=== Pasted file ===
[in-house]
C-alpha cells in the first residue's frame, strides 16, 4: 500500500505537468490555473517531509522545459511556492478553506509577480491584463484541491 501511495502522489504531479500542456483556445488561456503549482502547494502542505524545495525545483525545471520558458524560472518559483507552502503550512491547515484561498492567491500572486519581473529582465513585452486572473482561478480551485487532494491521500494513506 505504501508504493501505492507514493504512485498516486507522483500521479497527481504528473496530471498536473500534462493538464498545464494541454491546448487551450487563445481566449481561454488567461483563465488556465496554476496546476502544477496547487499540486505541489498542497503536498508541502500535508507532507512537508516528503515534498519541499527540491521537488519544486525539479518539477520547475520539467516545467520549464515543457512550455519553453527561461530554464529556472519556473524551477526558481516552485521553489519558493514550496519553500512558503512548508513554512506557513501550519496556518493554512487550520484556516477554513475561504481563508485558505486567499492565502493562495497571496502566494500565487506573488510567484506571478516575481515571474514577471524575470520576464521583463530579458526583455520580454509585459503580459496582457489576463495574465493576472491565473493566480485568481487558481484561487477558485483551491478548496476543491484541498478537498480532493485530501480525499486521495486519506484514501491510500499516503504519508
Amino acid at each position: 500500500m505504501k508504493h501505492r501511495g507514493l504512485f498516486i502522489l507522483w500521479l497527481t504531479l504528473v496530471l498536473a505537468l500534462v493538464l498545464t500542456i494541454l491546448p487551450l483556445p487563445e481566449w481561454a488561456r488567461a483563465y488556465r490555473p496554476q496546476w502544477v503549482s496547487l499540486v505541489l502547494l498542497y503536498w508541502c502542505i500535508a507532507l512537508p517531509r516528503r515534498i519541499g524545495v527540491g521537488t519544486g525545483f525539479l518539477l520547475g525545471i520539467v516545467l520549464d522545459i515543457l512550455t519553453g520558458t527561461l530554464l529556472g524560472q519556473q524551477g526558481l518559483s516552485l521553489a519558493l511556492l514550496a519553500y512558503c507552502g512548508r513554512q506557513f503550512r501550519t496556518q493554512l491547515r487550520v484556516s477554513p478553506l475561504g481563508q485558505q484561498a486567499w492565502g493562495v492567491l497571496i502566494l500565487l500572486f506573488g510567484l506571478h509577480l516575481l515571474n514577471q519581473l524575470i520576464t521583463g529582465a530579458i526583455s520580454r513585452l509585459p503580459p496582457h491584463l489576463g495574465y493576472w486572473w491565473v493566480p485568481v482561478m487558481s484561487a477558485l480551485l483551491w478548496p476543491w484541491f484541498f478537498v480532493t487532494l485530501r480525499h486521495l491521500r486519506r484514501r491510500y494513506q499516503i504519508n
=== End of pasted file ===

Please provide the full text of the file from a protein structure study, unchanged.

[in-house]
C-alpha cells in the first residue's frame, strides 16, 4: 500500500505537468490555473517531509522545459511556492478553506509577480491584463484541491 501511495502522489504531479500542456483556445488561456503549482502547494502542505524545495525545483525545471520558458524560472518559483507552502503550512491547515484561498492567491500572486519581473529582465513585452486572473482561478480551485487532494491521500494513506 505504501508504493501505492507514493504512485498516486507522483500521479497527481504528473496530471498536473500534462493538464498545464494541454491546448487551450487563445481566449481561454488567461483563465488556465496554476496546476502544477496547487499540486505541489498542497503536498508541502500535508507532507512537508516528503515534498519541499527540491521537488519544486525539479518539477520547475520539467516545467520549464515543457512550455519553453527561461530554464529556472519556473524551477526558481516552485521553489519558493514550496519553500512558503512548508513554512506557513501550519496556518493554512487550520484556516477554513475561504481563508485558505486567499492565502493562495497571496502566494500565487506573488510567484506571478516575481515571474514577471524575470520576464521583463530579458526583455520580454509585459503580459496582457489576463495574465493576472491565473493566480485568481487558481484561487477558485483551491478548496476543491484541498478537498480532493485530501480525499486521495486519506484514501491510500499516503504519508
Amino acid at each position: 500500500m505504501k508504493h501505492r501511495g507514493l504512485f498516486i502522489l507522483w500521479l497527481t504531479l504528473v496530471l498536473a505537468l500534462v493538464l498545464t500542456i494541454l491546448p487551450l483556445p487563445e481566449w481561454a488561456r488567461a483563465y488556465r490555473p496554476q496546476w502544477v503549482s496547487l499540486v505541489l502547494l498542497y503536498w508541502c502542505i500535508a507532507l512537508p517531509r516528503r515534498i519541499g524545495v527540491g521537488t519544486g525545483f525539479l518539477l520547475g525545471i520539467v516545467l520549464d522545459i515543457l512550455t519553453g520558458t527561461l530554464l529556472g524560472q519556473q524551477g526558481l518559483s516552485l521553489a519558493l511556492l514550496a519553500y512558503c507552502g512548508r513554512q506557513f503550512r501550519t496556518q493554512l491547515r487550520v484556516s477554513p478553506l475561504g481563508q485558505q484561498a486567499w492565502g493562495v492567491l497571496i502566494l500565487l500572486f506573488g510567484l506571478h509577480l516575481l515571474n514577471q519581473l524575470i520576464t521583463g529582465a530579458i526583455s520580454r513585452l509585459p503580459p496582457h491584463l489576463g495574465y493576472w486572473w491565473v493566480p485568481v482561478m487558481s484561487a477558485l480551485l483551491w478548496p476543491w484541491f484541498f478537498v480532493t487532494l485530501r480525499h486521495l491521500r486519506r484514501r491510500y494513506q499516503i504519508n